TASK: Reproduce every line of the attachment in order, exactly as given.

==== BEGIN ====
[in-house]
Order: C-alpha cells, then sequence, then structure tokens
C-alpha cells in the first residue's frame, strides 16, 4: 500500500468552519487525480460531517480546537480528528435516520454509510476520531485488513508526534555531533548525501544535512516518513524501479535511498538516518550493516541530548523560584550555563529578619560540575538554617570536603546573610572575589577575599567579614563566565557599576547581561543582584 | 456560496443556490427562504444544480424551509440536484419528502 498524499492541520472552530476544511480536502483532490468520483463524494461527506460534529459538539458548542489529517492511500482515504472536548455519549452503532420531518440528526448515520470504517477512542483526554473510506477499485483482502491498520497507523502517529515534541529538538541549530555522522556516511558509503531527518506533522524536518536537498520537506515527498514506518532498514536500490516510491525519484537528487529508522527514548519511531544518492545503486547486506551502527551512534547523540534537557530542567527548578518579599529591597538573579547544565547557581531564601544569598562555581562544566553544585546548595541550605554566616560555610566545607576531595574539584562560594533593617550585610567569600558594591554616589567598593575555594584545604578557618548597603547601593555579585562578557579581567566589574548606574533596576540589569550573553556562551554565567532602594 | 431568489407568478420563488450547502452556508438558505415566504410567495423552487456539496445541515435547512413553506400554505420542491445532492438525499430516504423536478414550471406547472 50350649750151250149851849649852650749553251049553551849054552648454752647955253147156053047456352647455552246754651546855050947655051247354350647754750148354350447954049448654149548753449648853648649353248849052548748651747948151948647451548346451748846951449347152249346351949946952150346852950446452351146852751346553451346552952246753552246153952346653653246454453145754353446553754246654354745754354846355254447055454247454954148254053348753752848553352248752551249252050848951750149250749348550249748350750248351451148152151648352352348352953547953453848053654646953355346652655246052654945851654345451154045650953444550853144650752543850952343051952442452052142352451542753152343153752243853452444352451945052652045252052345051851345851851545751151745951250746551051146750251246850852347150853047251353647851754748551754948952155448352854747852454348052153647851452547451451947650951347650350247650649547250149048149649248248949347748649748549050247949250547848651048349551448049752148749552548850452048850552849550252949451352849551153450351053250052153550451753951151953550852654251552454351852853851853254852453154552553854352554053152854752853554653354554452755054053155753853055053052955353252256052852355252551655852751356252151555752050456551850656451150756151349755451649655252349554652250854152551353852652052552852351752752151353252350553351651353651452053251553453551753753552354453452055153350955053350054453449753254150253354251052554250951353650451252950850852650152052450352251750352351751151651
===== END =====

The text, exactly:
[in-house]
Order: C-alpha cells, then sequence, then structure tokens
C-alpha cells in the first residue's frame, strides 16, 4: 500500500468552519487525480460531517480546537480528528435516520454509510476520531485488513508526534555531533548525501544535512516518513524501479535511498538516518550493516541530548523560584550555563529578619560540575538554617570536603546573610572575589577575599567579614563566565557599576547581561543582584 | 456560496443556490427562504444544480424551509440536484419528502 498524499492541520472552530476544511480536502483532490468520483463524494461527506460534529459538539458548542489529517492511500482515504472536548455519549452503532420531518440528526448515520470504517477512542483526554473510506477499485483482502491498520497507523502517529515534541529538538541549530555522522556516511558509503531527518506533522524536518536537498520537506515527498514506518532498514536500490516510491525519484537528487529508522527514548519511531544518492545503486547486506551502527551512534547523540534537557530542567527548578518579599529591597538573579547544565547557581531564601544569598562555581562544566553544585546548595541550605554566616560555610566545607576531595574539584562560594533593617550585610567569600558594591554616589567598593575555594584545604578557618548597603547601593555579585562578557579581567566589574548606574533596576540589569550573553556562551554565567532602594 | 431568489407568478420563488450547502452556508438558505415566504410567495423552487456539496445541515435547512413553506400554505420542491445532492438525499430516504423536478414550471406547472 50350649750151250149851849649852650749553251049553551849054552648454752647955253147156053047456352647455552246754651546855050947655051247354350647754750148354350447954049448654149548753449648853648649353248849052548748651747948151948647451548346451748846951449347152249346351949946952150346852950446452351146852751346553451346552952246753552246153952346653653246454453145754353446553754246654354745754354846355254447055454247454954148254053348753752848553352248752551249252050848951750149250749348550249748350750248351451148152151648352352348352953547953453848053654646953355346652655246052654945851654345451154045650953444550853144650752543850952343051952442452052142352451542753152343153752243853452444352451945052652045252052345051851345851851545751151745951250746551051146750251246850852347150853047251353647851754748551754948952155448352854747852454348052153647851452547451451947650951347650350247650649547250149048149649248248949347748649748549050247949250547848651048349551448049752148749552548850452048850552849550252949451352849551153450351053250052153550451753951151953550852654251552454351852853851853254852453154552553854352554053152854752853554653354554452755054053155753853055053052955353252256052852355252551655852751356252151555752050456551850656451150756151349755451649655252349554652250854152551353852652052552852351752752151353252350553351651353651452053251553453551753753552354453452055153350955053350054453449753254150253354251052554250951353650451252950850852650152052450352251750352351751151651